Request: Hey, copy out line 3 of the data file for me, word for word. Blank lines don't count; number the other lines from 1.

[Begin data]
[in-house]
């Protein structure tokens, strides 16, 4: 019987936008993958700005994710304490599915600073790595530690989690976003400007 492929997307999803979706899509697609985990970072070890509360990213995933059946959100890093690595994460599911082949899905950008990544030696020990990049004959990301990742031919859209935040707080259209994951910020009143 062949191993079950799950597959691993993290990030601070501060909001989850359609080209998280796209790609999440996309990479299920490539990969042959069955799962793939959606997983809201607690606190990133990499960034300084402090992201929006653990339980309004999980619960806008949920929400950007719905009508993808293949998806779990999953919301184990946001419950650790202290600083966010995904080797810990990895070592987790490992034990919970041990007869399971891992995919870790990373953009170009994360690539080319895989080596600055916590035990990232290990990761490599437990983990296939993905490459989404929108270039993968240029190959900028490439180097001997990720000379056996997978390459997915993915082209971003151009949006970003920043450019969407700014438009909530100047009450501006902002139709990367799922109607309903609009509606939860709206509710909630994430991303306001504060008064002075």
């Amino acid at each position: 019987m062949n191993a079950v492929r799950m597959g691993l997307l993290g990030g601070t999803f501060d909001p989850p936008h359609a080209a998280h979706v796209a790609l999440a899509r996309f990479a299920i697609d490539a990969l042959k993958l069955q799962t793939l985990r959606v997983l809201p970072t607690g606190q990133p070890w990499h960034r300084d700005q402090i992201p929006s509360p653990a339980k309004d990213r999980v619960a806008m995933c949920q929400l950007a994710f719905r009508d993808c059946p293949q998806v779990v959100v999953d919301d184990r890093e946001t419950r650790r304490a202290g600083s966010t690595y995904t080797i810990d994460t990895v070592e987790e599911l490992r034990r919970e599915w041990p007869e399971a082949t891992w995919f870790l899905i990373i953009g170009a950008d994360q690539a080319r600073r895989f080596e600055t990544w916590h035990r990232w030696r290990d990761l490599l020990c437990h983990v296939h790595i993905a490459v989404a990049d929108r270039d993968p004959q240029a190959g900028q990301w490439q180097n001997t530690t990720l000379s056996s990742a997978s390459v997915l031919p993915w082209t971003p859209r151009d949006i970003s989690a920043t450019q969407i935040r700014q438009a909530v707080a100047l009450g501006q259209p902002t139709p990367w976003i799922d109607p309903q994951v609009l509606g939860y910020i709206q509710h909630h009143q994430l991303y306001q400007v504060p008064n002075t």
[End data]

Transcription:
């Amino acid at each position: 019987m062949n191993a079950v492929r799950m597959g691993l997307l993290g990030g601070t999803f501060d909001p989850p936008h359609a080209a998280h979706v796209a790609l999440a899509r996309f990479a299920i697609d490539a990969l042959k993958l069955q799962t793939l985990r959606v997983l809201p970072t607690g606190q990133p070890w990499h960034r300084d700005q402090i992201p929006s509360p653990a339980k309004d990213r999980v619960a806008m995933c949920q929400l950007a994710f719905r009508d993808c059946p293949q998806v779990v959100v999953d919301d184990r890093e946001t419950r650790r304490a202290g600083s966010t690595y995904t080797i810990d994460t990895v070592e987790e599911l490992r034990r919970e599915w041990p007869e399971a082949t891992w995919f870790l899905i990373i953009g170009a950008d994360q690539a080319r600073r895989f080596e600055t990544w916590h035990r990232w030696r290990d990761l490599l020990c437990h983990v296939h790595i993905a490459v989404a990049d929108r270039d993968p004959q240029a190959g900028q990301w490439q180097n001997t530690t990720l000379s056996s990742a997978s390459v997915l031919p993915w082209t971003p859209r151009d949006i970003s989690a920043t450019q969407i935040r700014q438009a909530v707080a100047l009450g501006q259209p902002t139709p990367w976003i799922d109607p309903q994951v609009l509606g939860y910020i709206q509710h909630h009143q994430l991303y306001q400007v504060p008064n002075t």